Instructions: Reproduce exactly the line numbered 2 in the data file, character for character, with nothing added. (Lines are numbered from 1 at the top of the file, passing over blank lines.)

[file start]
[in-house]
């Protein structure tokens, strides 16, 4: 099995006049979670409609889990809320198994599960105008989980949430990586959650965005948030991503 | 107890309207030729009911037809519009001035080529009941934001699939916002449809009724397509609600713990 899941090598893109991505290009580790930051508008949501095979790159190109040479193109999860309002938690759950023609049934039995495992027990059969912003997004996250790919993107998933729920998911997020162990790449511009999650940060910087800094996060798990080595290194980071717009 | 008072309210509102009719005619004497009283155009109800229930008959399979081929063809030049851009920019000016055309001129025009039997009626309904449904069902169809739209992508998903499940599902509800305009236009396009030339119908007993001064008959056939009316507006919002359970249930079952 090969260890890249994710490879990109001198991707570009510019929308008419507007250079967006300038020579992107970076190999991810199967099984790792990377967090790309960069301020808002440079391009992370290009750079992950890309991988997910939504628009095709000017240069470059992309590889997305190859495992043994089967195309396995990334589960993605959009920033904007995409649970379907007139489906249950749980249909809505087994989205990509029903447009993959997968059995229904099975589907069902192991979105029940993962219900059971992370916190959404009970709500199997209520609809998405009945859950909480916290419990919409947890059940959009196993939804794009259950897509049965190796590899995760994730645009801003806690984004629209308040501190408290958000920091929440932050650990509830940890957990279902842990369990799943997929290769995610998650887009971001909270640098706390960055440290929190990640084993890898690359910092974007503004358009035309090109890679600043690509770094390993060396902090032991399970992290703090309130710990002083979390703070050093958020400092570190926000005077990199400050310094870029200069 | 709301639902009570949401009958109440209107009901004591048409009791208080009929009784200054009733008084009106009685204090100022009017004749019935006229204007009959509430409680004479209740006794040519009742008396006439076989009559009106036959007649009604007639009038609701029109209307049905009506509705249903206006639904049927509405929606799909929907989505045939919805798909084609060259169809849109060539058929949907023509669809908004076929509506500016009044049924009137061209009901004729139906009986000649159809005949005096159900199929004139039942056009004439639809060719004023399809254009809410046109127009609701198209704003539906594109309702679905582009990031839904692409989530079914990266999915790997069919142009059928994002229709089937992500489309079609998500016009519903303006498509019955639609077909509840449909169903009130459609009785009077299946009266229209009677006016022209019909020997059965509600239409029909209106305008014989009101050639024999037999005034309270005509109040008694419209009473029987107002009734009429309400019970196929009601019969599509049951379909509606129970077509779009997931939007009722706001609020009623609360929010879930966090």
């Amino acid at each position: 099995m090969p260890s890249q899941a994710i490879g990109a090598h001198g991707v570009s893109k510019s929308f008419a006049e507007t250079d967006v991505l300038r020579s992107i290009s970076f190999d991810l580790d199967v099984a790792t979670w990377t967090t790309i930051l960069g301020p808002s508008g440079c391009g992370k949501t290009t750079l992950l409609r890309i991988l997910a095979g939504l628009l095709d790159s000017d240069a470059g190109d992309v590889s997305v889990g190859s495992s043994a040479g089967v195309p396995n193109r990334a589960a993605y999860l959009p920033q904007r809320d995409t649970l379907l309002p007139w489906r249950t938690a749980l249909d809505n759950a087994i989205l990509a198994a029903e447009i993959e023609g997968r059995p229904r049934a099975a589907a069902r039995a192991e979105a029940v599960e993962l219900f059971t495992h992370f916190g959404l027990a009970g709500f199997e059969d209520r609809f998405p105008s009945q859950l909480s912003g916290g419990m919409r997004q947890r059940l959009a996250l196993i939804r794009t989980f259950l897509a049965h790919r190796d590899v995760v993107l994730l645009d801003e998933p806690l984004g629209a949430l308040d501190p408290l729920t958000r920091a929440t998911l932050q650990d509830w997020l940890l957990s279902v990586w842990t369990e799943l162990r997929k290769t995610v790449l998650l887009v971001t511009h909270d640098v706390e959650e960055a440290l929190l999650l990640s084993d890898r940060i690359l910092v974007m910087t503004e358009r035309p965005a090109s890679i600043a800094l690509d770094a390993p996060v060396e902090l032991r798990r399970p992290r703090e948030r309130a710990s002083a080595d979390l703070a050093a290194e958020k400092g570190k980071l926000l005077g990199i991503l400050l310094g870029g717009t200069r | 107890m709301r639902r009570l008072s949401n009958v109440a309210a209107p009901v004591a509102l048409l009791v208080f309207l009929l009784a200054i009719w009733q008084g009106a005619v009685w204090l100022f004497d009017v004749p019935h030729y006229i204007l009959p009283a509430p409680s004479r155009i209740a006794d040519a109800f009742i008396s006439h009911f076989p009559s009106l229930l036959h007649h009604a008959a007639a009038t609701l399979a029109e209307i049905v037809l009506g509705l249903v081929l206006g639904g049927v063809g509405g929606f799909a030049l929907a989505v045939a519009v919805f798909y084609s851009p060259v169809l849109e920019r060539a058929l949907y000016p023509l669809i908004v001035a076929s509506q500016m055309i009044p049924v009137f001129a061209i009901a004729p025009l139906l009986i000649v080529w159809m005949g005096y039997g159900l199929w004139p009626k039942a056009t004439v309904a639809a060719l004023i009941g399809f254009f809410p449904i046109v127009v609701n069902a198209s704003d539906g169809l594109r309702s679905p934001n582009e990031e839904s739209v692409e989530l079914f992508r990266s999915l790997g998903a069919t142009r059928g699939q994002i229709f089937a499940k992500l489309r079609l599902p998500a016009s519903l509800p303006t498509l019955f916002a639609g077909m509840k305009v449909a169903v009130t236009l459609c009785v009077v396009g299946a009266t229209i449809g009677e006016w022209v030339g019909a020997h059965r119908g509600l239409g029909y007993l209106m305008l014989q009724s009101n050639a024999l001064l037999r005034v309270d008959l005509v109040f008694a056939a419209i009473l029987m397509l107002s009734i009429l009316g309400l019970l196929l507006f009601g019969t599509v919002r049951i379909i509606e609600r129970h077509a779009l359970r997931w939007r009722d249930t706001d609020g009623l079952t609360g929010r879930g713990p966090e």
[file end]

């Protein structure tokens, strides 16, 4: 099995006049979670409609889990809320198994599960105008989980949430990586959650965005948030991503 | 107890309207030729009911037809519009001035080529009941934001699939916002449809009724397509609600713990 899941090598893109991505290009580790930051508008949501095979790159190109040479193109999860309002938690759950023609049934039995495992027990059969912003997004996250790919993107998933729920998911997020162990790449511009999650940060910087800094996060798990080595290194980071717009 | 008072309210509102009719005619004497009283155009109800229930008959399979081929063809030049851009920019000016055309001129025009039997009626309904449904069902169809739209992508998903499940599902509800305009236009396009030339119908007993001064008959056939009316507006919002359970249930079952 090969260890890249994710490879990109001198991707570009510019929308008419507007250079967006300038020579992107970076190999991810199967099984790792990377967090790309960069301020808002440079391009992370290009750079992950890309991988997910939504628009095709000017240069470059992309590889997305190859495992043994089967195309396995990334589960993605959009920033904007995409649970379907007139489906249950749980249909809505087994989205990509029903447009993959997968059995229904099975589907069902192991979105029940993962219900059971992370916190959404009970709500199997209520609809998405009945859950909480916290419990919409947890059940959009196993939804794009259950897509049965190796590899995760994730645009801003806690984004629209308040501190408290958000920091929440932050650990509830940890957990279902842990369990799943997929290769995610998650887009971001909270640098706390960055440290929190990640084993890898690359910092974007503004358009035309090109890679600043690509770094390993060396902090032991399970992290703090309130710990002083979390703070050093958020400092570190926000005077990199400050310094870029200069 | 709301639902009570949401009958109440209107009901004591048409009791208080009929009784200054009733008084009106009685204090100022009017004749019935006229204007009959509430409680004479209740006794040519009742008396006439076989009559009106036959007649009604007639009038609701029109209307049905009506509705249903206006639904049927509405929606799909929907989505045939919805798909084609060259169809849109060539058929949907023509669809908004076929509506500016009044049924009137061209009901004729139906009986000649159809005949005096159900199929004139039942056009004439639809060719004023399809254009809410046109127009609701198209704003539906594109309702679905582009990031839904692409989530079914990266999915790997069919142009059928994002229709089937992500489309079609998500016009519903303006498509019955639609077909509840449909169903009130459609009785009077299946009266229209009677006016022209019909020997059965509600239409029909209106305008014989009101050639024999037999005034309270005509109040008694419209009473029987107002009734009429309400019970196929009601019969599509049951379909509606129970077509779009997931939007009722706001609020009623609360929010879930966090």